As your letter also cites, the MSA also states under Section 24.1 that:

All original drawings, plans, specifications, calculations, sketches, designs, reports, files (electronic or otherwise), records and other documents regardless of the media or means of storage and access thereto (“Records”) developed by, through or for the Third-Party Contractor pursuant to this Contract or any Change Order shall be the absolute property of the Department.

Keystone XL Pipeline Route Data is Public Information

The proposed Keystone XL Pipeline route is not confidential and qualifies under the MSA as generally known to the public. Basic route information has been made public by the Montana Department of Environmental Quality (MDEQ), the South Dakota Public Utility Commission (SDPUC), the Nebraska Department of Environmental Quality (NDEQ), and the Railroad Commission of Texas (TxRRC). The Federal Energy Regulatory Commission (FERC) and the Pipeline and Hazardous Materials Safety Administration (PHMSA) both consider pipeline routing data to be in the public domain. Once constructed, the route will be marked in the ground with stakes and will be visible everywhere in the world via Google Earth. The United States Army Corps of Engineers and the United States Fish and Wildlife Service have both released Keystone GIS data to the public. Clearly, the Keystone route is generally known to the public and is not intended, by either state or federal regulators, to be kept secret from the public.

Essential Data, by definition, is an Agency Record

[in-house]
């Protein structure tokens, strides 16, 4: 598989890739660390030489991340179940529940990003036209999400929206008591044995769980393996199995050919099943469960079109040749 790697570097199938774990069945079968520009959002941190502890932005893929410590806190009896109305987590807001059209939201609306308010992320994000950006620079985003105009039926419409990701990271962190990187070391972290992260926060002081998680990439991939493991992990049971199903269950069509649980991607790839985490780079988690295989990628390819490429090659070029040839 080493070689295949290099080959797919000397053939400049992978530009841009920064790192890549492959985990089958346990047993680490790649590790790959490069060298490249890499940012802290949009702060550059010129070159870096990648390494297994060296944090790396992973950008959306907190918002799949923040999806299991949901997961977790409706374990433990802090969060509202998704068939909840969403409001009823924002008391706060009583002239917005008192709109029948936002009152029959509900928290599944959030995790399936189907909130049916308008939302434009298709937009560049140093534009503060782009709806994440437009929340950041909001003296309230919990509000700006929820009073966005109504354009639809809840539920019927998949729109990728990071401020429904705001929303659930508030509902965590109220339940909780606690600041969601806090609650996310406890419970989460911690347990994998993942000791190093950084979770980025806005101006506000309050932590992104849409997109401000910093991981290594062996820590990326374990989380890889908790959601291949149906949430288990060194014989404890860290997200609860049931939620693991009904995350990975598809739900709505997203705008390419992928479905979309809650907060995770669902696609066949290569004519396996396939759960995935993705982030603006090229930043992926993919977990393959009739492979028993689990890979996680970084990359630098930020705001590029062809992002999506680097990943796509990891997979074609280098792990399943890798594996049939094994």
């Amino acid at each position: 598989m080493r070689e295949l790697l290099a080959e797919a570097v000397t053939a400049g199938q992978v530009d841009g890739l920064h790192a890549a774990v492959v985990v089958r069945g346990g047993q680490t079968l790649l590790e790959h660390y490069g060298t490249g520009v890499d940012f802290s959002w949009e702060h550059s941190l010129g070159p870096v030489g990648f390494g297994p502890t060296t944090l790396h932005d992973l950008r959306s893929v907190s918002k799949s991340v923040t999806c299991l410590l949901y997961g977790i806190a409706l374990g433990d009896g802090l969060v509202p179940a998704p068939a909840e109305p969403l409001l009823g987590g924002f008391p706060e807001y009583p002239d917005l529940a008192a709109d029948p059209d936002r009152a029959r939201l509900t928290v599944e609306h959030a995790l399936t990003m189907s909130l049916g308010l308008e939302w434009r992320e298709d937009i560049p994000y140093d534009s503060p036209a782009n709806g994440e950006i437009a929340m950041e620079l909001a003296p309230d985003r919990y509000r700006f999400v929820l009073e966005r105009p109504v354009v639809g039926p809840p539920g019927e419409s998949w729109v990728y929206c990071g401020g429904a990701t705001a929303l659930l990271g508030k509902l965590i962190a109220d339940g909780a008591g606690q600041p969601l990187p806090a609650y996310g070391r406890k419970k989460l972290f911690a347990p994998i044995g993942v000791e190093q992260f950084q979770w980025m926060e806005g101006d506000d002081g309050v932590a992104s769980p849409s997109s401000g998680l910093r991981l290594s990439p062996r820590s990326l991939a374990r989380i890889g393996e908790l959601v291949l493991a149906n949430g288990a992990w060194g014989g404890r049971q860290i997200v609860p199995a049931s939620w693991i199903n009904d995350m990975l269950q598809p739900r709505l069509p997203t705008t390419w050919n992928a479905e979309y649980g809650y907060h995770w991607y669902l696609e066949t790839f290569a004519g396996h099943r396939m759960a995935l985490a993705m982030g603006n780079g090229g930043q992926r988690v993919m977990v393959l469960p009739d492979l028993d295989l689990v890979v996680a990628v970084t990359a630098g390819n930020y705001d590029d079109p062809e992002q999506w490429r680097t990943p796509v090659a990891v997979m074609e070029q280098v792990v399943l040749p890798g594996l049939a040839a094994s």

The MSA is very clear when it states that “All original drawings, plans, specifications…” are agency records. “All” means all – everything used by the contractor to create the report. The phrase “developed by, through or for the Third-Party Contractor,” augments “all” and is intending to include documents, not exclude them. If the data is integral to the creation of the report, referenced throughout the report, included in the report, and essential to the reading of the report, it is part of the report and, as such, an agency record.

The GIS mapping and route data is intended to be included directly in the environmental reports issued by the DoS, including the Final Environmental Impact Statement (FEIS), the Supplemental Environmental Impact Statement (SEIS), and Final Supplemental Environmental Impact Statement (FSEIS). For example, in the 2008 Keystone XL FEIS:

  • Volume 1, Environmental Reports. Section 3: Affected Environments: This section contains 23 tables referencing thousands of milepost markers and/or waterbodies and distances based upon them, yet no where in the report are the actual longitude and latitude of the milepost markers given.
  • Volume 2, Pipeline Aerial Route Sheets: This section contains over 1,000 maps, yet all have had their geolocation information removed, including longitude and latitude, rendering them meaningless as maps.